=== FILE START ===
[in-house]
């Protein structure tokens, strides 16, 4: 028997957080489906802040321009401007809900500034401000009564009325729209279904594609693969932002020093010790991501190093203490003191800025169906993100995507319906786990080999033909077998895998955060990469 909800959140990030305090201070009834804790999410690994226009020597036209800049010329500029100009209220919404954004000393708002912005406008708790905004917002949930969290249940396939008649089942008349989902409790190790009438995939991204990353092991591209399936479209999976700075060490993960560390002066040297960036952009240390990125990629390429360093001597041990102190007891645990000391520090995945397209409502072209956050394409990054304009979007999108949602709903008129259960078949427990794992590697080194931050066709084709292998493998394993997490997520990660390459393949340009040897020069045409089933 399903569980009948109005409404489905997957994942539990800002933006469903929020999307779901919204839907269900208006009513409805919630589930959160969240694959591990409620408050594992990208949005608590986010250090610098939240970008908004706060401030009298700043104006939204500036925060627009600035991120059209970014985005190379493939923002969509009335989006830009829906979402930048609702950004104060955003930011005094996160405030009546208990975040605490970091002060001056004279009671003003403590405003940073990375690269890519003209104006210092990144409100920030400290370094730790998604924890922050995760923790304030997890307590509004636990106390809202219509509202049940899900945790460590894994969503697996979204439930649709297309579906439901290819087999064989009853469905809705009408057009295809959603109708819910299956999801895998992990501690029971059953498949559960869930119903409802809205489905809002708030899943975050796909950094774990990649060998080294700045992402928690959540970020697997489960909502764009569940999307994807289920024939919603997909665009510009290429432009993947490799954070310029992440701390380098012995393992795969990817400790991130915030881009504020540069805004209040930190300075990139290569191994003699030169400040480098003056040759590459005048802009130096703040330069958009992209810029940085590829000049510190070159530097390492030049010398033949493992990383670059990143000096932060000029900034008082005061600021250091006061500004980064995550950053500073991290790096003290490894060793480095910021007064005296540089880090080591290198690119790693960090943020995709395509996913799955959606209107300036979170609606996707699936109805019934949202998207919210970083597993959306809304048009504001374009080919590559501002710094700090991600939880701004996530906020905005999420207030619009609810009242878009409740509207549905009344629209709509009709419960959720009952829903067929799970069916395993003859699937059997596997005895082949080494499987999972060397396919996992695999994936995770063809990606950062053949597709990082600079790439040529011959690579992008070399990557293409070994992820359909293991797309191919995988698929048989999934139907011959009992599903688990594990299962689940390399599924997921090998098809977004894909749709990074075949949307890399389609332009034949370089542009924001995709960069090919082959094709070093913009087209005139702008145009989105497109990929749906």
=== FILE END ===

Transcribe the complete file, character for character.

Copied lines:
[in-house]
């Protein structure tokens, strides 16, 4: 028997957080489906802040321009401007809900500034401000009564009325729209279904594609693969932002020093010790991501190093203490003191800025169906993100995507319906786990080999033909077998895998955060990469 909800959140990030305090201070009834804790999410690994226009020597036209800049010329500029100009209220919404954004000393708002912005406008708790905004917002949930969290249940396939008649089942008349989902409790190790009438995939991204990353092991591209399936479209999976700075060490993960560390002066040297960036952009240390990125990629390429360093001597041990102190007891645990000391520090995945397209409502072209956050394409990054304009979007999108949602709903008129259960078949427990794992590697080194931050066709084709292998493998394993997490997520990660390459393949340009040897020069045409089933 399903569980009948109005409404489905997957994942539990800002933006469903929020999307779901919204839907269900208006009513409805919630589930959160969240694959591990409620408050594992990208949005608590986010250090610098939240970008908004706060401030009298700043104006939204500036925060627009600035991120059209970014985005190379493939923002969509009335989006830009829906979402930048609702950004104060955003930011005094996160405030009546208990975040605490970091002060001056004279009671003003403590405003940073990375690269890519003209104006210092990144409100920030400290370094730790998604924890922050995760923790304030997890307590509004636990106390809202219509509202049940899900945790460590894994969503697996979204439930649709297309579906439901290819087999064989009853469905809705009408057009295809959603109708819910299956999801895998992990501690029971059953498949559960869930119903409802809205489905809002708030899943975050796909950094774990990649060998080294700045992402928690959540970020697997489960909502764009569940999307994807289920024939919603997909665009510009290429432009993947490799954070310029992440701390380098012995393992795969990817400790991130915030881009504020540069805004209040930190300075990139290569191994003699030169400040480098003056040759590459005048802009130096703040330069958009992209810029940085590829000049510190070159530097390492030049010398033949493992990383670059990143000096932060000029900034008082005061600021250091006061500004980064995550950053500073991290790096003290490894060793480095910021007064005296540089880090080591290198690119790693960090943020995709395509996913799955959606209107300036979170609606996707699936109805019934949202998207919210970083597993959306809304048009504001374009080919590559501002710094700090991600939880701004996530906020905005999420207030619009609810009242878009409740509207549905009344629209709509009709419960959720009952829903067929799970069916395993003859699937059997596997005895082949080494499987999972060397396919996992695999994936995770063809990606950062053949597709990082600079790439040529011959690579992008070399990557293409070994992820359909293991797309191919995988698929048989999934139907011959009992599903688990594990299962689940390399599924997921090998098809977004894909749709990074075949949307890399389609332009034949370089542009924001995709960069090919082959094709070093913009087209005139702008145009989105497109990929749906």